Community Policing To Complement Role Of Security Agencies

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The Lagos State governor, Mr Akinwumi Ambode, recently inaugurated the Lagos Neighbourhood Safety Corps to complement the efforts of the Nigeria Police in securing the nooks and cranny of the state. The inauguration of the corps followed the signing  into law of an executive bill in August 2016 for its establishment. The governor at the inauguration described the Lagos Neighbourhood Safety Corps as a child of necessity, following rising insecurity in the state and the need for intelligence gathering as one way of preventing crime and facilitating  arrest of perpetrators. The governor emphasised that the creation of the corps arose from the identified security challenges confronting the state due to its large population. He made it clear that the corps was not in any way created to be in competition with the regular police but expected to, in actual fact, assist and complement the police in performing their role.

We agree with the governor that Lagos State, because of its population as he rightly asserted, has witnessed increase in crime rate, with kidnapping becoming a disturbing issue lately. The setting up of the Neighbourhood Safety Corps is, therefore, the government’s response and contribution towards ensuring that the deteriorating security situation is brought under control.

To prepare the corps for effective service delivery, its members after their recruitment were trained and equipped with 177 cars equipped with communication gadgets, 377 motorcycles and 4,000 bicycles to aid their operation. The governor also noted that through the safety corps initiative, over 7,000 jobs had been created and that in addition to orthodox community policing, officers of the corps had been given requisite training on dispute mediation and the art of negotiating for peaceful resolution, balancing communal interest in resolving disputes and proactive, rather than reactive policing engagement.

In our view, an arrangement such as this will create a second layer of policing in the state and elsewhere in the country if replicated. While the Lagos governor admitted that his state was faced with security challenges, the case of Lagos is not isolated as nearly every state in the country is faced with one form of insecurity or the other, with attendant consequences on the populace. Benue State for instance has been in the news lately over cases of random shootings and killings, the latest being the killing of four persons by yet-to-be identified gunmen in Abaji area of the state. The attack happened a few weeks after several persons were killed in similar fashion in Zaki Biam town. In parts of the north, the issue of cattle rustling has become a huge challenge while clashes between farmers and herdsmen have continually threatened the peace in various parts of the country, this is in addition to inter-ethnic clashes as witnessed between the Hausas and Yorubas in Ile Ife, recently.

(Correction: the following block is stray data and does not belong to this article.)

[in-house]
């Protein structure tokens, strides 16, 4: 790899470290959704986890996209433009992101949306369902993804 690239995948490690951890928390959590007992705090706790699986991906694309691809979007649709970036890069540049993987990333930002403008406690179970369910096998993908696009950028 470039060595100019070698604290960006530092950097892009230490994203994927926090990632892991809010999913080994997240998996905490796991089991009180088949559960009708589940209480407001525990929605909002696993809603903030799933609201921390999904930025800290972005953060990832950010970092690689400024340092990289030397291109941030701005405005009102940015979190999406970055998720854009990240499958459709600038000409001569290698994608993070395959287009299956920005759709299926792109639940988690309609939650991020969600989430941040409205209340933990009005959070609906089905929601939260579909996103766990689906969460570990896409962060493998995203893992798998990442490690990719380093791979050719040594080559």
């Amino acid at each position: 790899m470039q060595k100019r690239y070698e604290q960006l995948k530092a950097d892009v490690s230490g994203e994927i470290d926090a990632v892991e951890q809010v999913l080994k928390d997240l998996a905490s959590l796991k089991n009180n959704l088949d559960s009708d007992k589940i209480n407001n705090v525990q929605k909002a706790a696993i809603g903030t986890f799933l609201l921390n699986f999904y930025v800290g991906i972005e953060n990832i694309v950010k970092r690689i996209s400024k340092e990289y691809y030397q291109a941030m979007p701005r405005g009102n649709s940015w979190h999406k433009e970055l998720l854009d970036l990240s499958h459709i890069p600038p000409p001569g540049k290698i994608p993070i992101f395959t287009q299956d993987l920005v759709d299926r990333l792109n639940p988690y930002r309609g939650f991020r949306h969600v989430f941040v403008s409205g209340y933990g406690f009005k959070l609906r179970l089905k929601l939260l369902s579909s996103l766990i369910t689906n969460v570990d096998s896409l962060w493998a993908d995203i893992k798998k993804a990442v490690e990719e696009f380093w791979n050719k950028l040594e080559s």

All these underscore the need for governors, as chief security officers of their states, to begin to think of ways of ensuring maximum security of life and property of the people in their states and we believe one way to go about this is the Lagos way.

Already, the civilian joint task force exists in the insurgency ravaged North-east part of the country and the contributions of the JTF in assisting the police and military to achieve the successes recorded in that part of the country cannot be understated. We are of the view that with intelligence gathering, which is one role that can be played by such corps at the community levels, the level of insecurity across the country could be greatly reduced, especially if the intelligence gathered is acted on. But beyond assisting the conventional government security outfits in ensuring effective policing, creation of such corps will absorb the army of unemployed youths in the country who can be gainfully employed after requisite training.

In setting up similar corps, governors must, however, be wary of those they enlist to ensure that criminal-minded people do not infiltrate and destroy it from within. The temptation to turn these corps into militia for the use of politicians against the opposition and other perceived enemies must also be resisted by all means. Such corps when established, must have their roles clearly spelt out, which will be to complement and not compete with existing security structures.


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